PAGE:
BLOOMINGTON, Ind. -- Junior running back Karan Higdon rushed for 200 yards and three touchdowns to lead the No. 17 Michigan Wolverines to a 27-20 overtime victory against Indiana on Saturday at Memorial Stadium. On the first play in overtime, Higdon ran 25 yards around left end for the touchdown. The Hoosiers earned a first down on the Michigan 1-yard-line but went backward before the Wolverines' Tyree Kinnel snagged an interception in the end zone on fourth-and-goal from the 4.
For the past six years, Mark Moran has traveled the Midwest giving his antique appraisals. Moran will finally bring his “What’s it Worth?” show to Indiana for the first time with Noblesville’s Hamilton East Public Library being one of his three stops. He will first visit Greenwood and Monrovia. “I do about 140 of these shows a year,” said Moran, who will top that number this year. “It’s an idea whose time had come.
Westfield Washington Schools’ enrollment has grown again, as predicted. The enrollment for the 2017-18 school year is 7,845, more than 300 students from the 2016-17 total of 7,510 and nearly 700 more than the 2015-16 total of 7,164. “We use these numbers to update that forecast annually,” WWS Supt. Sherry Grate said Sept. 21 during a State of the Schools program at the Westfield Chamber of Commerce luncheon at the Bridgewater Club in Carmel.
Muck Rack makes it simple to find people, tweets, or articles that mention any name, keyword, company, hashtag etc. We've compiled this guide to help you make the most of your search.
Selecting a term
Start searching tweets, articles from media outlets, articles mentioned in tweets, journalists'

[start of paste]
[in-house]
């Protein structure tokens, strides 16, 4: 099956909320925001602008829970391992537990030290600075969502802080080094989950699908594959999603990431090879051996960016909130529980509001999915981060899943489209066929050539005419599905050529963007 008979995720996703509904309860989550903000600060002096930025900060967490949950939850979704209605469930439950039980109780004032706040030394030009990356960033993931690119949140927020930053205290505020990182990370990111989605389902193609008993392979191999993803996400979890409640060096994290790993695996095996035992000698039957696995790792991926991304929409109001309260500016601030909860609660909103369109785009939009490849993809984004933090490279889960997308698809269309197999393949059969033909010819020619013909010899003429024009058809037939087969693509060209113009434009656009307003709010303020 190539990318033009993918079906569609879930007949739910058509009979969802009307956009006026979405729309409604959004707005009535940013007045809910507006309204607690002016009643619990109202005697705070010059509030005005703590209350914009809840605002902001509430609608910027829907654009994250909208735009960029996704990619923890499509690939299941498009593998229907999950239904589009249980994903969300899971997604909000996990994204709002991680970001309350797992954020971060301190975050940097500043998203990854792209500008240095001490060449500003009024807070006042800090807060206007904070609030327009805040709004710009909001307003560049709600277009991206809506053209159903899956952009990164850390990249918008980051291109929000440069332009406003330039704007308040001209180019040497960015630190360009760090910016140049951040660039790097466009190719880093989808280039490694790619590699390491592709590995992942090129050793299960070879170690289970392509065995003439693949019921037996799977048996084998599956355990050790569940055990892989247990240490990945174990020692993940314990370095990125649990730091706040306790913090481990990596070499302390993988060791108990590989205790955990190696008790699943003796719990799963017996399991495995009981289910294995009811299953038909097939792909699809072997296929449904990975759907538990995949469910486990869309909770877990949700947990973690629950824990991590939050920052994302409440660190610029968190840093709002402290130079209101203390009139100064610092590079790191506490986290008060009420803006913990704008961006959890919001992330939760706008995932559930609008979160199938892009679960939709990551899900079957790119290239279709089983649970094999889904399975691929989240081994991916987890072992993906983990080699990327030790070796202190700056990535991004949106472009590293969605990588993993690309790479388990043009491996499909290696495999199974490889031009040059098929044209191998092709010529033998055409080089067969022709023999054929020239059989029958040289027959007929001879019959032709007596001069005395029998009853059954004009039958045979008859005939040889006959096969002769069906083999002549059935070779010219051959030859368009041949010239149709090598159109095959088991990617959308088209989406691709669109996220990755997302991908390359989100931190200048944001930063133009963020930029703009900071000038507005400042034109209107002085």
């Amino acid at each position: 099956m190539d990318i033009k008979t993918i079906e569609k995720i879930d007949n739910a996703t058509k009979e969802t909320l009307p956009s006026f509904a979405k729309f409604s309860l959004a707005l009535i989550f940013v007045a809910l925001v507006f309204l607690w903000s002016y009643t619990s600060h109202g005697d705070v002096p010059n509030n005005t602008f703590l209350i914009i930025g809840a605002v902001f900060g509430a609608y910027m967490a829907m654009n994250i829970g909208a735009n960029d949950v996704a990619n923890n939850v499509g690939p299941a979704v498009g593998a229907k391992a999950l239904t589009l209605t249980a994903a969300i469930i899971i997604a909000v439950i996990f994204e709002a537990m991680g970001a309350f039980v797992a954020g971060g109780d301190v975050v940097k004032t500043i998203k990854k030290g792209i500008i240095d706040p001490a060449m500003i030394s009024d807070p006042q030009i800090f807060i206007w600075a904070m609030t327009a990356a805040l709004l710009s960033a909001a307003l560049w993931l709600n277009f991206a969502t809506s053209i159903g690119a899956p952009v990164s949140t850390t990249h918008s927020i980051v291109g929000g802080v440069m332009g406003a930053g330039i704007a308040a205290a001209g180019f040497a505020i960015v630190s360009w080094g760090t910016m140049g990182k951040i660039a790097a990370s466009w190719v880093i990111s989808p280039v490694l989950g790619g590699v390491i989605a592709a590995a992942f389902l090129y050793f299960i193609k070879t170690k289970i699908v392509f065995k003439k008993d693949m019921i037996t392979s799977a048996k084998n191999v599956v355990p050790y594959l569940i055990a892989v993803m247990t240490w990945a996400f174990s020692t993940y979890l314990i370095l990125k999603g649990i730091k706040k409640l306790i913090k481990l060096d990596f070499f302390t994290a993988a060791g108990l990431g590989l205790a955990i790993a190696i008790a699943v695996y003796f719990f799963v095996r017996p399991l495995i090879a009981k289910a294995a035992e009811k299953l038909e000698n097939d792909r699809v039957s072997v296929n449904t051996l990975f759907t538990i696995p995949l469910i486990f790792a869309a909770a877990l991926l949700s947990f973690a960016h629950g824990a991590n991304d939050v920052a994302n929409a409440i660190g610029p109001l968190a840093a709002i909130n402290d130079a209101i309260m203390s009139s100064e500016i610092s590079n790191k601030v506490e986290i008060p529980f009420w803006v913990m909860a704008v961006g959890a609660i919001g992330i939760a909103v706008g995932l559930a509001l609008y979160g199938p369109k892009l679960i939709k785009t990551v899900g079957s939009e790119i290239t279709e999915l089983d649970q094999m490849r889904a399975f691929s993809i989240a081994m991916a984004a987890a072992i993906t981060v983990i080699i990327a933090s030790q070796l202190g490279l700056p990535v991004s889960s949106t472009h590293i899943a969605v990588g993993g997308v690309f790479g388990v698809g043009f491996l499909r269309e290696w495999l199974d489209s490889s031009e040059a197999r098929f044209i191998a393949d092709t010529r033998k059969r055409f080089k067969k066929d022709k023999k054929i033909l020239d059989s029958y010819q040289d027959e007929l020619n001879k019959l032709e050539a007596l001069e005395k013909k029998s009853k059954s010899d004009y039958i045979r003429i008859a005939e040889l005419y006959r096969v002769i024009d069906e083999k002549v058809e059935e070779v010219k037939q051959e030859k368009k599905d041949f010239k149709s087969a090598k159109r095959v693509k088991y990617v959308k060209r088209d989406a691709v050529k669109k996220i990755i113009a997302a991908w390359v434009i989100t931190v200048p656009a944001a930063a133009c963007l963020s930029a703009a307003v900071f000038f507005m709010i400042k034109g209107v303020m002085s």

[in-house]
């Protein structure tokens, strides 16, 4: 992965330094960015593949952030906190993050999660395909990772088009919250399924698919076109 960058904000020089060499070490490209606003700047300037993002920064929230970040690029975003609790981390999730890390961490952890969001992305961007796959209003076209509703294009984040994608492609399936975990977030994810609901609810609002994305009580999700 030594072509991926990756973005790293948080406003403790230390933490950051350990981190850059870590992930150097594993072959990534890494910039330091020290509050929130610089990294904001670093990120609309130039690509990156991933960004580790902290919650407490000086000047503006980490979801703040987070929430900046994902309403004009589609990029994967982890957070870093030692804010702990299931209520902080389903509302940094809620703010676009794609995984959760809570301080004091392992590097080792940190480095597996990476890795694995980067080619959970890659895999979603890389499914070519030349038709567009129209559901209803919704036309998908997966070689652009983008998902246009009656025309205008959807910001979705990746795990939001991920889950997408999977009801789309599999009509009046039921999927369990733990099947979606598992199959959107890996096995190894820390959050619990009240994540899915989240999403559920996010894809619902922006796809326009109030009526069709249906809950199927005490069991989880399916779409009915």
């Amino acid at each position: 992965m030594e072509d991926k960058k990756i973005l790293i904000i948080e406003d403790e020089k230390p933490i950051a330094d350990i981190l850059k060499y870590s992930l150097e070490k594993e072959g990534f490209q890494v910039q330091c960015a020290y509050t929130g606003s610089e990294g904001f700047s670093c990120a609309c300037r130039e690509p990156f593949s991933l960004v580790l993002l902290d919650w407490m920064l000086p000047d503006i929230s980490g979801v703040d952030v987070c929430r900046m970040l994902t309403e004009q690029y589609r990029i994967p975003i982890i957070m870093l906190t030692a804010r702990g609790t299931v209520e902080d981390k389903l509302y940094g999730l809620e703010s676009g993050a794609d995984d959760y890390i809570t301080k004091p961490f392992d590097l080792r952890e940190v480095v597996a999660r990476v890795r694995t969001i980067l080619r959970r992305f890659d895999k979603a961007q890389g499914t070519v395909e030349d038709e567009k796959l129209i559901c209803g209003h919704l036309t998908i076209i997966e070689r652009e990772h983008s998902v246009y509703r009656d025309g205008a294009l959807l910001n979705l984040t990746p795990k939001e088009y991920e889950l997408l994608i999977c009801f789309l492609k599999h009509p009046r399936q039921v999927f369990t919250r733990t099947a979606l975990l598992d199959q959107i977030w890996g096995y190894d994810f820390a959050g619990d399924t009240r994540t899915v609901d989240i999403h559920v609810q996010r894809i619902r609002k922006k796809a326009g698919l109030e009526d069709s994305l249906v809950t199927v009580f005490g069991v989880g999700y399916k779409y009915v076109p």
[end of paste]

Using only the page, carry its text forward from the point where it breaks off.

names, titles and bios with some suggested searches:
Companies or Topics (e.g. iPhone, Microsoft)
Phrases (e.g. "cloud computing") — use quotes to keep the terms together
Twitter handles (e.g. @username) — returns those who have mentioned or replied to
Names (e.g. "David Pogue")
Hashtags (e.g. #sxsw, #london2012)
Bio details (e.g. vegan, Olympics, father)
Muck Rack's Advanced Search allows for many boolean operators.
Find results that mention multiple specified terms, use AND or
+. For example, ensure each result contains both Elon Musk and Mark Zuckerberg by
searching Musk AND Zuckerberg or Musk + Zuckerberg.
Use the operators OR or , to broaden your search when you'd like either of
multiple terms to appear in results. (This is the default behavior of our search when no operators
are used). For example, results will contain either cake or cookie by searching cake OR cookie or cake,cookie
Use NOT or - to subtract results from your search. For
example, searching Disney will yield results about the Walt Disney Company as well as Walt Disney
World Resort. To exclude mentions of Disney World, search for Disney -World or Disney
When using one of these operators with a phrase, enclose it in quotation marks. For example, you can
find results about smartphones excluding Apple's iPhone 4S by searching smartphone -"iPhone
Exact case matching or punctuation
If you're searching for a brand name or keyword that relies on specific punctuation marks or capitalization, you can
find results that match your exact query by adding matchcase: before the keyword you're searching for, like matchcase:E*TRADE .
Use parentheses to separate multiple
boolean phrases. For example, to find journalists talking about having fun in Disney World or
Disneyland, search for ("disney world" OR disneyland) AND fun.
An asterisk can be used to search for any variation of a root word truncated by the asterisk. For example, searching for admin* will return results for administrator, administration, administer, administered, etc.
A near operator is an AND operator where you can control the distance between the words. You can vary the distance the near operation uses by adding a forward slash and number (between 0-99) such as strawberries NEAR/10 "whipped cream", which means the strawberries must exist within 10 words of "whipped cream".